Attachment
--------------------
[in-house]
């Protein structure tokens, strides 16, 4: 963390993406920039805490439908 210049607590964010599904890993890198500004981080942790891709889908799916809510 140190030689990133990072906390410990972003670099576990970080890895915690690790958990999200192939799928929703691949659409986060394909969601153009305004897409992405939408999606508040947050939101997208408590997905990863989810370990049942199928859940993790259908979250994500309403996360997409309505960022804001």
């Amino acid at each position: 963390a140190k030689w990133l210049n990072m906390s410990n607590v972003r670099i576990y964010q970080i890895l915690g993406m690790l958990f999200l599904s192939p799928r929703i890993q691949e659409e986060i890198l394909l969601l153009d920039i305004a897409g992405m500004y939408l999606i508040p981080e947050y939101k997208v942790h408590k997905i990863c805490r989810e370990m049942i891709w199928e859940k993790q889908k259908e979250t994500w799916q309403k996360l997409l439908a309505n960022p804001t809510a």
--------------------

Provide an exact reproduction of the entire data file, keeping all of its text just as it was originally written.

[in-house]
């Protein structure tokens, strides 16, 4: 963390993406920039805490439908 210049607590964010599904890993890198500004981080942790891709889908799916809510 140190030689990133990072906390410990972003670099576990970080890895915690690790958990999200192939799928929703691949659409986060394909969601153009305004897409992405939408999606508040947050939101997208408590997905990863989810370990049942199928859940993790259908979250994500309403996360997409309505960022804001």
């Amino acid at each position: 963390a140190k030689w990133l210049n990072m906390s410990n607590v972003r670099i576990y964010q970080i890895l915690g993406m690790l958990f999200l599904s192939p799928r929703i890993q691949e659409e986060i890198l394909l969601l153009d920039i305004a897409g992405m500004y939408l999606i508040p981080e947050y939101k997208v942790h408590k997905i990863c805490r989810e370990m049942i891709w199928e859940k993790q889908k259908e979250t994500w799916q309403k996360l997409l439908a309505n960022p804001t809510a």